First Advisor

Pamella Stoeckel

Second Advisor

Patricia L. Cullen

College

Rueckert-Hartman College for Health Professions

Degree Name

Doctor of Nursing Practice

Division

Loretto Heights

Document Type

Thesis - Open Access

Number of Pages

63 pages

Abstract

Abstract

Incarcerated adults face the challenge of remaining opiate free after release from incarceration. Despite services offered in jail substance use disorder disproportionately affects approximately half of incarcerated adults. There has been little research into the perceptions related to incarcerated adults experiences to remain opiate free upon release from jail. This descriptive phenomenological project helped elucidate this matter by understanding the lived experiences of five adults who had undergone opiate use treatment while incarcerated, were released, and re-used opiates. The nurse investigator conducted face-to-face interviews with these participants. Seven open-ended questions related to their perceptions and multiple probing questions resulted in rich, deep, and robust data which were analyzed by constant comparative analysis and coded into themes and subthemes. The revealed themes included: Anticipation of Staying Opiate Free, Difficulties in Staying Opiate Free, Benefits to Being Opiate Free, and Needed to Remain Opiate Free. The findings revealed that these incarcerated adults experience a plethora of perceived challenges to remaining opiate free upon release. An increased understanding of motivations, behaviors, and perspectives can better inform nursing practice and target strategies aimed at bringing about behavioral change by mitigating the myriad of vulnerability factors and perceived challenges to remain opiate free after release.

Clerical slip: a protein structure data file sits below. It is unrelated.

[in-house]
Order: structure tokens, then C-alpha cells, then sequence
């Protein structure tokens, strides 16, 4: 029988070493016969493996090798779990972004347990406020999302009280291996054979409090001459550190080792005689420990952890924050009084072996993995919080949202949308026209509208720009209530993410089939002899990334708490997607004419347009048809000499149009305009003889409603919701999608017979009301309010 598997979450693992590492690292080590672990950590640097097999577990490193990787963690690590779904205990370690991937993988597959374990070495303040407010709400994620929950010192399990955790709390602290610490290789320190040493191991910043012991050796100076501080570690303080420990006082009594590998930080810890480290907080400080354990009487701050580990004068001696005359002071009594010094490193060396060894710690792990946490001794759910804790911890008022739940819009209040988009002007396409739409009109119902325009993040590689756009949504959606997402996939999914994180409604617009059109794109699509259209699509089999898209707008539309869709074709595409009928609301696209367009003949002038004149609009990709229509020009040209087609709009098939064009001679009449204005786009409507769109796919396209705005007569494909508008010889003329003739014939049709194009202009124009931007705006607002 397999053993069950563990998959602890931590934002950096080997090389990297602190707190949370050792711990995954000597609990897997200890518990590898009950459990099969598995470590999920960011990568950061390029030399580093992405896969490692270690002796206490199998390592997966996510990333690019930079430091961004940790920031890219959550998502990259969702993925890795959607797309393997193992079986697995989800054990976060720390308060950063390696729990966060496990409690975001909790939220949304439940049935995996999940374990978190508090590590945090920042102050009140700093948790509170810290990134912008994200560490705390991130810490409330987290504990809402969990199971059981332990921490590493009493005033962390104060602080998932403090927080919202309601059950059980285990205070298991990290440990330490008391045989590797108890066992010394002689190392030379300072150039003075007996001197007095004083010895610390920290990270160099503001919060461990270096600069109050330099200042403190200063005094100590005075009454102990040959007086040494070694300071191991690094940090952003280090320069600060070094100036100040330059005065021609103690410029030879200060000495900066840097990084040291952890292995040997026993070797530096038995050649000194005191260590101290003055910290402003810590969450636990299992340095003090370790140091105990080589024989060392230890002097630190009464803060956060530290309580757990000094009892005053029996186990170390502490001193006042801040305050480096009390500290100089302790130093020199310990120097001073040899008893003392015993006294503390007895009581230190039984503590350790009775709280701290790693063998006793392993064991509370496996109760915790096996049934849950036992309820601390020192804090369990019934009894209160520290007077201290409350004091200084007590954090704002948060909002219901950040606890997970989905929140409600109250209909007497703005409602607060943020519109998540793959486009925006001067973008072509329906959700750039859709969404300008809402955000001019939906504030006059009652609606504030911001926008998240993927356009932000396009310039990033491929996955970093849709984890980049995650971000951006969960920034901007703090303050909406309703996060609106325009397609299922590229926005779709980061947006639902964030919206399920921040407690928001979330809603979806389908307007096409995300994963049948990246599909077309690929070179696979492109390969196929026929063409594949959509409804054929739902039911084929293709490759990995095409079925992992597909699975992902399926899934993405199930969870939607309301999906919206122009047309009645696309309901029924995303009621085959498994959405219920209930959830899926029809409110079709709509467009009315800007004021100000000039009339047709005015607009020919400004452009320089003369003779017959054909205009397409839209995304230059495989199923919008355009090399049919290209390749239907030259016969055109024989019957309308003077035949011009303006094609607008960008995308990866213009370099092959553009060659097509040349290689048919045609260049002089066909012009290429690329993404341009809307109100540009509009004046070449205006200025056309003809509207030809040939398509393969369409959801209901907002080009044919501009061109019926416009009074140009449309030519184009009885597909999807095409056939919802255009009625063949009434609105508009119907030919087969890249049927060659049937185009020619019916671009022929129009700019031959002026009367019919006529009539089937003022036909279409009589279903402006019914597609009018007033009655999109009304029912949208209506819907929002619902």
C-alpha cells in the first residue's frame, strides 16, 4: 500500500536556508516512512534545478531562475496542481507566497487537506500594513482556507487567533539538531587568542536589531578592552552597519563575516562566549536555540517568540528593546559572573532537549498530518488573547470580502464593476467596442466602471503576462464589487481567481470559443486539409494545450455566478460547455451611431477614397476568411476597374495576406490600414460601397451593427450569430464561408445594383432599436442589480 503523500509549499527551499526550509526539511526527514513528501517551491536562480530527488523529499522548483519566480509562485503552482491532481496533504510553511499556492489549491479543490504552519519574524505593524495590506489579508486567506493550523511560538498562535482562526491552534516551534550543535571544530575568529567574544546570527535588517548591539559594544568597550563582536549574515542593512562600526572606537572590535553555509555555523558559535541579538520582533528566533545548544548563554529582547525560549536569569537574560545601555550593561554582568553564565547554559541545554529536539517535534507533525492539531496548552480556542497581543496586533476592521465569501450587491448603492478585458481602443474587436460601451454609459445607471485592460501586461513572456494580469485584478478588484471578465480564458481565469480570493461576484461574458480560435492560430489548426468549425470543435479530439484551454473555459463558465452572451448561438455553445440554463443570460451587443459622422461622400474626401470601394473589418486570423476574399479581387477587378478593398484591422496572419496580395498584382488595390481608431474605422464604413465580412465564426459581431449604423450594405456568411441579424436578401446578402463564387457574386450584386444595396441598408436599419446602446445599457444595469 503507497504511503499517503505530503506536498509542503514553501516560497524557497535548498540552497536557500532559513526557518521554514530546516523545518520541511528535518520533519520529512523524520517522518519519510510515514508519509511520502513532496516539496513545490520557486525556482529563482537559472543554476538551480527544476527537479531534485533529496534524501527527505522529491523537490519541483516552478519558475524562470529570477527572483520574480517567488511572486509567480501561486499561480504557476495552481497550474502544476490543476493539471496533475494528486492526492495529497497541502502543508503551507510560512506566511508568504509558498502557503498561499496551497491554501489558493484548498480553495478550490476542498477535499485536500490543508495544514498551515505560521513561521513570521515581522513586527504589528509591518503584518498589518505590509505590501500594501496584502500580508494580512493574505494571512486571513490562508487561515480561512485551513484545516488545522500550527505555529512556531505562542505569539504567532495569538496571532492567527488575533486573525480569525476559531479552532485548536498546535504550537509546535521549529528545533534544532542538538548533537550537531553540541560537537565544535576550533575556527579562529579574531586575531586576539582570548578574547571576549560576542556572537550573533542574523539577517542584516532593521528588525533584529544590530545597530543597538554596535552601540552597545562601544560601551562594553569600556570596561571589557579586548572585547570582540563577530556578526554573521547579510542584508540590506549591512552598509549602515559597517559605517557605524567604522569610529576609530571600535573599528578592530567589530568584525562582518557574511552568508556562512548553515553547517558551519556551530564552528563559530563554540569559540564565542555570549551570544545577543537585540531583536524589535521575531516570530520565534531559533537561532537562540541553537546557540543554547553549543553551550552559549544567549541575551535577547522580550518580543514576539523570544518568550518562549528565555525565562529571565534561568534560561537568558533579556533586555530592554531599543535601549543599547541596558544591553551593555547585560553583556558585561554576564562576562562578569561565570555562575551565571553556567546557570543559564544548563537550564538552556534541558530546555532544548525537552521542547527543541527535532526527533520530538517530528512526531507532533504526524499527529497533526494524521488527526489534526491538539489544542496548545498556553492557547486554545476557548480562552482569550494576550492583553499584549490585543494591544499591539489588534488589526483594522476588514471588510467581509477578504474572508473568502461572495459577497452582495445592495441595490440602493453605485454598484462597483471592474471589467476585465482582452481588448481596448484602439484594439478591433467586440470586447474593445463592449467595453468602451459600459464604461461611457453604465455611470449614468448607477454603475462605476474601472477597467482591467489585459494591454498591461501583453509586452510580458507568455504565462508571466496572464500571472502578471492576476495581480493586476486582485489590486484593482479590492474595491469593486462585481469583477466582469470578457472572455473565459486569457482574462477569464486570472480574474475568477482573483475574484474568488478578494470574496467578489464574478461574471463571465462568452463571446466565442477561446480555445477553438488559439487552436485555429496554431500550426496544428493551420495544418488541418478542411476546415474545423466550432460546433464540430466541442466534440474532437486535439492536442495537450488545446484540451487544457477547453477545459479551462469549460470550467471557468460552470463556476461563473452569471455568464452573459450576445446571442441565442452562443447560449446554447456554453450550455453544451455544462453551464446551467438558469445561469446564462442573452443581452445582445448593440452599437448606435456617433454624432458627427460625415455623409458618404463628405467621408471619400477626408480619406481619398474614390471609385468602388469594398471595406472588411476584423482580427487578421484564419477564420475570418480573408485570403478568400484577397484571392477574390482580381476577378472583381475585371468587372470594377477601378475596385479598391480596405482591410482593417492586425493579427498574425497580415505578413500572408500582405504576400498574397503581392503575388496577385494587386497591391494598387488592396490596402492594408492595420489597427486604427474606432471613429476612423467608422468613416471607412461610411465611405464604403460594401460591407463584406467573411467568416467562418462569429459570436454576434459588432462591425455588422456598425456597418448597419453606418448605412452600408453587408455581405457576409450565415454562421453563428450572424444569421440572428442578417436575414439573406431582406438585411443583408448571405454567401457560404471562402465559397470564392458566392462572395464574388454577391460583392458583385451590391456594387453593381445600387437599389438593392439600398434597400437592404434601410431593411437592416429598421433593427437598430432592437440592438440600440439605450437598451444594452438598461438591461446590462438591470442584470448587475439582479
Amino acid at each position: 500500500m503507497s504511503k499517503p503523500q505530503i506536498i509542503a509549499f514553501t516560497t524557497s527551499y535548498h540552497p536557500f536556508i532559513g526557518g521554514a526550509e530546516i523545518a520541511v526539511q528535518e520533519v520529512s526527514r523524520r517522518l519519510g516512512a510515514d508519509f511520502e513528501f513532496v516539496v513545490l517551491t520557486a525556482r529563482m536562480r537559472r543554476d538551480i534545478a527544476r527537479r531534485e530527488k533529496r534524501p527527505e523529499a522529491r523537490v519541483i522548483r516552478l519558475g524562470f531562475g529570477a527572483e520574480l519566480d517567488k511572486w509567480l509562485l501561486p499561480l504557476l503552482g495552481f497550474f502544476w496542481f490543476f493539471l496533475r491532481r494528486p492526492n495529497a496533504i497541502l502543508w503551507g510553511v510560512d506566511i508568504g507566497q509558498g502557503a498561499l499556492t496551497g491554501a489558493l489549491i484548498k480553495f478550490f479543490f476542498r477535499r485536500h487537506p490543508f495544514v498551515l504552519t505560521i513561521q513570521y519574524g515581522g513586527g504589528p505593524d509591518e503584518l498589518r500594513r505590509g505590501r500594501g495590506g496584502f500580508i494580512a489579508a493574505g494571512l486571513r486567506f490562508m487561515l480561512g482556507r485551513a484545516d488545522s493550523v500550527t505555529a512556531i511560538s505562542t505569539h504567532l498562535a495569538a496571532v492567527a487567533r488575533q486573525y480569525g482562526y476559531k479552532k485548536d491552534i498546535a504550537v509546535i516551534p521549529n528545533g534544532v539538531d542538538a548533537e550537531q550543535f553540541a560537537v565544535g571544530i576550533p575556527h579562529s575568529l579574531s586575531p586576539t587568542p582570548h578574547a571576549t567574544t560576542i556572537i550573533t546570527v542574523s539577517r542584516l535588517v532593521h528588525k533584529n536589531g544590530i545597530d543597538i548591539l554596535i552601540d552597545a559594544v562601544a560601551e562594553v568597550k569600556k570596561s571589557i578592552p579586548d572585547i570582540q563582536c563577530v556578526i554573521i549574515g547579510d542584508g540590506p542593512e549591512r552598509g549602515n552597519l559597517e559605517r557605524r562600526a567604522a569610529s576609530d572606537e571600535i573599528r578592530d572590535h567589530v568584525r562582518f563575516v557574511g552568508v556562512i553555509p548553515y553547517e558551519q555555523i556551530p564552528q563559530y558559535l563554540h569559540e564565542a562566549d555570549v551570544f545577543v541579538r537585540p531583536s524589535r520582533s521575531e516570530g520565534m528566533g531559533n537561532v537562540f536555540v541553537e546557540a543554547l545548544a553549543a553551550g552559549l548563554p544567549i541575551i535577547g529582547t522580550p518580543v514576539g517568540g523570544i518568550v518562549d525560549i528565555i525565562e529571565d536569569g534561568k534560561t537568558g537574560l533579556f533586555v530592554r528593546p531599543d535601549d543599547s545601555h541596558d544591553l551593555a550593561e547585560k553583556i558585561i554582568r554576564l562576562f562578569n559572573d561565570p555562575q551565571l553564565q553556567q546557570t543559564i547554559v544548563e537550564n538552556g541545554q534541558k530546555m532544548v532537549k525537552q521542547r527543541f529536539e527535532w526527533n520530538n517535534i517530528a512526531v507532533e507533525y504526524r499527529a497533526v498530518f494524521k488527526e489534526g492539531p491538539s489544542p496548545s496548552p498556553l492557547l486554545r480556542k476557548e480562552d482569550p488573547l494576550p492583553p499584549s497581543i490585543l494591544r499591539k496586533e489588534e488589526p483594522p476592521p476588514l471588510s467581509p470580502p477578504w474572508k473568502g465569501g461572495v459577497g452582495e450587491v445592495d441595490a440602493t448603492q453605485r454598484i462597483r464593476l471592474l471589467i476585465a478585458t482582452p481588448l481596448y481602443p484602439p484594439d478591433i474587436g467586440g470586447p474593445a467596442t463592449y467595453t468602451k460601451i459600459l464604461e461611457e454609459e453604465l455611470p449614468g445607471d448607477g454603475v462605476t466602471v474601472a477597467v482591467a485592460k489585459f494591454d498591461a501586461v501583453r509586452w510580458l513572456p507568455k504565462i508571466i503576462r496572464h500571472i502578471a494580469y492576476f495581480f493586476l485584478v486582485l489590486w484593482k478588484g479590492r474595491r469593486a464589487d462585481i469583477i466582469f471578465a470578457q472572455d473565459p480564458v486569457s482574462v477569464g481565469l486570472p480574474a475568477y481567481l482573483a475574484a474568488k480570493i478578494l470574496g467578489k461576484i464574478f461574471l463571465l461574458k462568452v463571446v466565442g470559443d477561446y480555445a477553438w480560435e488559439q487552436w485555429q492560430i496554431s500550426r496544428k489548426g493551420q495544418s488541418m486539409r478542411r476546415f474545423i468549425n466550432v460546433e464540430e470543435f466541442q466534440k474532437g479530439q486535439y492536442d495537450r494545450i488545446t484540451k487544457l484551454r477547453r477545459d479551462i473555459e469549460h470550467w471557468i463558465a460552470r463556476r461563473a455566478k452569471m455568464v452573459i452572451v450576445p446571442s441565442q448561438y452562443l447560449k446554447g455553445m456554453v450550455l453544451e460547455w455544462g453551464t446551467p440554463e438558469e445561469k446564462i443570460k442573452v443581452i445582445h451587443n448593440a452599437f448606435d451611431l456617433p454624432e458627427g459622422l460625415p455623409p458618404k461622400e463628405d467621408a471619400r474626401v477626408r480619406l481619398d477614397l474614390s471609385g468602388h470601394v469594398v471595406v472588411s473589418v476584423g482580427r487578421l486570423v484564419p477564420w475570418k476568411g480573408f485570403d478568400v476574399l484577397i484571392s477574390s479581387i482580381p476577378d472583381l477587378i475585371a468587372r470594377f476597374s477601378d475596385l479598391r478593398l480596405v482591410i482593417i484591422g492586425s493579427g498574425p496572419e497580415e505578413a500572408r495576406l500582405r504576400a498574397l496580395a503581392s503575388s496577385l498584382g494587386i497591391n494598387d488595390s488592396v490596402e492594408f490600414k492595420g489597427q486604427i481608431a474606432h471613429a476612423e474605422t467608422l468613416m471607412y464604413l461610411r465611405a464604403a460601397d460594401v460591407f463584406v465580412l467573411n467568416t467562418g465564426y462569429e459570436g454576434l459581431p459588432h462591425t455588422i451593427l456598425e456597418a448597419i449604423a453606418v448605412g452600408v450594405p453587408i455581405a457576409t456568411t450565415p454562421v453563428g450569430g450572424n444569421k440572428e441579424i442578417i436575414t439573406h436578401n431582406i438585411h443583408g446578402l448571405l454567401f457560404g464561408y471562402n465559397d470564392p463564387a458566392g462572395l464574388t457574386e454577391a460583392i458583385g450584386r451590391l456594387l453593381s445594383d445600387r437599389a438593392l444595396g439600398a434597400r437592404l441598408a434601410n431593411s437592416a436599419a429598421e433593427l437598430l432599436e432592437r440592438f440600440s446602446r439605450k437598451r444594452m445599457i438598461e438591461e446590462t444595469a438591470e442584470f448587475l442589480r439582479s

Date of Award

Spring 2020

Location (Creation)

Denver, Colorado

Rights Statement

All content in this Collection is owned by and subject to the exclusive control of Regis University and the authors of the materials. It is available only for research purposes and may not be used in violation of copyright laws or for unlawful purposes. The materials may not be downloaded in whole or in part without permission of the copyright holder or as otherwise authorized in the “fair use” standards of the U.S. copyright laws and regulations.

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